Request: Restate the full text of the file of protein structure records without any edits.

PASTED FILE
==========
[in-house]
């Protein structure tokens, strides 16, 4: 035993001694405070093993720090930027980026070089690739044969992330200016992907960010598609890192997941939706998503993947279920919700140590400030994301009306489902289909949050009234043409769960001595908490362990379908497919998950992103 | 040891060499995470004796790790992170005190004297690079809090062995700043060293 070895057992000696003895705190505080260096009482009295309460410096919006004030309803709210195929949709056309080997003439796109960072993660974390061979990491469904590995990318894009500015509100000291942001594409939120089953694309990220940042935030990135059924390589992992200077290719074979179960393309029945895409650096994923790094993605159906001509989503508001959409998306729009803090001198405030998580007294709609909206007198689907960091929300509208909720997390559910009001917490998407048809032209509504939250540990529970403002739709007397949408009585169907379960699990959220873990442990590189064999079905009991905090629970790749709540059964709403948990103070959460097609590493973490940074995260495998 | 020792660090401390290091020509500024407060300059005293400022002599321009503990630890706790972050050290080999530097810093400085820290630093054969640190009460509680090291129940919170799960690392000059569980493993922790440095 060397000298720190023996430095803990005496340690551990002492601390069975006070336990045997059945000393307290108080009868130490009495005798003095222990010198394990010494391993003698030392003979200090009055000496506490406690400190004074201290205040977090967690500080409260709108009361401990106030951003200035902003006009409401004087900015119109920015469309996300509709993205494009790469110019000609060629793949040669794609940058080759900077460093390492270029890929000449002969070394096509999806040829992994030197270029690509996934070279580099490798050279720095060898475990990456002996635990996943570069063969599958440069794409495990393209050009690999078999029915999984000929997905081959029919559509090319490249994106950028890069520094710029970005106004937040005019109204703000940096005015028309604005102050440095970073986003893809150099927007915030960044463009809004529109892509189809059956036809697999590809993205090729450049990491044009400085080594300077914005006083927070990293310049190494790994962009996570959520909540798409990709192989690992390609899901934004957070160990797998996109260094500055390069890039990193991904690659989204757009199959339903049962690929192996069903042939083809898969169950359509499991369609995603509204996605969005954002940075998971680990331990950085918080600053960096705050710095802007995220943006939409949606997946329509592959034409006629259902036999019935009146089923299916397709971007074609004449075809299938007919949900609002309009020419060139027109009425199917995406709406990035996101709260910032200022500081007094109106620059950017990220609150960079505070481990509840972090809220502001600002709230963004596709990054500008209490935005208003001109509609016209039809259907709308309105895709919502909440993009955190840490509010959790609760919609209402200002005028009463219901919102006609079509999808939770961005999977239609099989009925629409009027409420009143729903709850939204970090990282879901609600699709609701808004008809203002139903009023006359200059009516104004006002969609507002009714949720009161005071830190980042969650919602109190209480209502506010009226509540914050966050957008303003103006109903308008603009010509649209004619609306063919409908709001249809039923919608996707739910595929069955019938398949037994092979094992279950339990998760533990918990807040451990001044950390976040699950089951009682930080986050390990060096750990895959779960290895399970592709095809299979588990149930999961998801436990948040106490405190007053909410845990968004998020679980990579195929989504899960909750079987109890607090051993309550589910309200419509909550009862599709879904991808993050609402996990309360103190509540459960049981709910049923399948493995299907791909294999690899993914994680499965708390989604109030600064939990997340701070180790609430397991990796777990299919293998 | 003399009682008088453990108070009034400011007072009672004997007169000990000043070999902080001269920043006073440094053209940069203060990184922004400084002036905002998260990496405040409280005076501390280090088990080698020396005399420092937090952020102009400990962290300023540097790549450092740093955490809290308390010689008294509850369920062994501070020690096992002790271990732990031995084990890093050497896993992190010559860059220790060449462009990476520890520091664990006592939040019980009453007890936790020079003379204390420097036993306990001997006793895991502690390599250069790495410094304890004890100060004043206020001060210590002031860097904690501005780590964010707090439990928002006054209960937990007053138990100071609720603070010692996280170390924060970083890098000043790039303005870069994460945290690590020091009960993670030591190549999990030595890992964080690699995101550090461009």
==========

[in-house]
């Protein structure tokens, strides 16, 4: 035993001694405070093993720090930027980026070089690739044969992330200016992907960010598609890192997941939706998503993947279920919700140590400030994301009306489902289909949050009234043409769960001595908490362990379908497919998950992103 | 040891060499995470004796790790992170005190004297690079809090062995700043060293 070895057992000696003895705190505080260096009482009295309460410096919006004030309803709210195929949709056309080997003439796109960072993660974390061979990491469904590995990318894009500015509100000291942001594409939120089953694309990220940042935030990135059924390589992992200077290719074979179960393309029945895409650096994923790094993605159906001509989503508001959409998306729009803090001198405030998580007294709609909206007198689907960091929300509208909720997390559910009001917490998407048809032209509504939250540990529970403002739709007397949408009585169907379960699990959220873990442990590189064999079905009991905090629970790749709540059964709403948990103070959460097609590493973490940074995260495998 | 020792660090401390290091020509500024407060300059005293400022002599321009503990630890706790972050050290080999530097810093400085820290630093054969640190009460509680090291129940919170799960690392000059569980493993922790440095 060397000298720190023996430095803990005496340690551990002492601390069975006070336990045997059945000393307290108080009868130490009495005798003095222990010198394990010494391993003698030392003979200090009055000496506490406690400190004074201290205040977090967690500080409260709108009361401990106030951003200035902003006009409401004087900015119109920015469309996300509709993205494009790469110019000609060629793949040669794609940058080759900077460093390492270029890929000449002969070394096509999806040829992994030197270029690509996934070279580099490798050279720095060898475990990456002996635990996943570069063969599958440069794409495990393209050009690999078999029915999984000929997905081959029919559509090319490249994106950028890069520094710029970005106004937040005019109204703000940096005015028309604005102050440095970073986003893809150099927007915030960044463009809004529109892509189809059956036809697999590809993205090729450049990491044009400085080594300077914005006083927070990293310049190494790994962009996570959520909540798409990709192989690992390609899901934004957070160990797998996109260094500055390069890039990193991904690659989204757009199959339903049962690929192996069903042939083809898969169950359509499991369609995603509204996605969005954002940075998971680990331990950085918080600053960096705050710095802007995220943006939409949606997946329509592959034409006629259902036999019935009146089923299916397709971007074609004449075809299938007919949900609002309009020419060139027109009425199917995406709406990035996101709260910032200022500081007094109106620059950017990220609150960079505070481990509840972090809220502001600002709230963004596709990054500008209490935005208003001109509609016209039809259907709308309105895709919502909440993009955190840490509010959790609760919609209402200002005028009463219901919102006609079509999808939770961005999977239609099989009925629409009027409420009143729903709850939204970090990282879901609600699709609701808004008809203002139903009023006359200059009516104004006002969609507002009714949720009161005071830190980042969650919602109190209480209502506010009226509540914050966050957008303003103006109903308008603009010509649209004619609306063919409908709001249809039923919608996707739910595929069955019938398949037994092979094992279950339990998760533990918990807040451990001044950390976040699950089951009682930080986050390990060096750990895959779960290895399970592709095809299979588990149930999961998801436990948040106490405190007053909410845990968004998020679980990579195929989504899960909750079987109890607090051993309550589910309200419509909550009862599709879904991808993050609402996990309360103190509540459960049981709910049923399948493995299907791909294999690899993914994680499965708390989604109030600064939990997340701070180790609430397991990796777990299919293998 | 003399009682008088453990108070009034400011007072009672004997007169000990000043070999902080001269920043006073440094053209940069203060990184922004400084002036905002998260990496405040409280005076501390280090088990080698020396005399420092937090952020102009400990962290300023540097790549450092740093955490809290308390010689008294509850369920062994501070020690096992002790271990732990031995084990890093050497896993992190010559860059220790060449462009990476520890520091664990006592939040019980009453007890936790020079003379204390420097036993306990001997006793895991502690390599250069790495410094304890004890100060004043206020001060210590002031860097904690501005780590964010707090439990928002006054209960937990007053138990100071609720603070010692996280170390924060970083890098000043790039303005870069994460945290690590020091009960993670030591190549999990030595890992964080690699995101550090461009």